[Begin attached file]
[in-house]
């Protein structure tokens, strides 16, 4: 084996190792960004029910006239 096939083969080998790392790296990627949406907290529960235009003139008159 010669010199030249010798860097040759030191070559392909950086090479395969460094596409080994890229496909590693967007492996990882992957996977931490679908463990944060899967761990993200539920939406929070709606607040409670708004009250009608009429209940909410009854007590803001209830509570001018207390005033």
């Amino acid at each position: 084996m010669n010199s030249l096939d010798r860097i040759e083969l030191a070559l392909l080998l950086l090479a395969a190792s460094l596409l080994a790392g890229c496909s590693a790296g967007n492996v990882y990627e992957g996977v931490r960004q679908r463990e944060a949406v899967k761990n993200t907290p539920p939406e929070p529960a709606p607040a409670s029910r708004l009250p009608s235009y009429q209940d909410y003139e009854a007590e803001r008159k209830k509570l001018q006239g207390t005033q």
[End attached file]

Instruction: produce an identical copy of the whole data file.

[in-house]
């Protein structure tokens, strides 16, 4: 084996190792960004029910006239 096939083969080998790392790296990627949406907290529960235009003139008159 010669010199030249010798860097040759030191070559392909950086090479395969460094596409080994890229496909590693967007492996990882992957996977931490679908463990944060899967761990993200539920939406929070709606607040409670708004009250009608009429209940909410009854007590803001209830509570001018207390005033």
């Amino acid at each position: 084996m010669n010199s030249l096939d010798r860097i040759e083969l030191a070559l392909l080998l950086l090479a395969a190792s460094l596409l080994a790392g890229c496909s590693a790296g967007n492996v990882y990627e992957g996977v931490r960004q679908r463990e944060a949406v899967k761990n993200t907290p539920p939406e929070p529960a709606p607040a409670s029910r708004l009250p009608s235009y009429q209940d909410y003139e009854a007590e803001r008159k209830k509570l001018q006239g207390t005033q």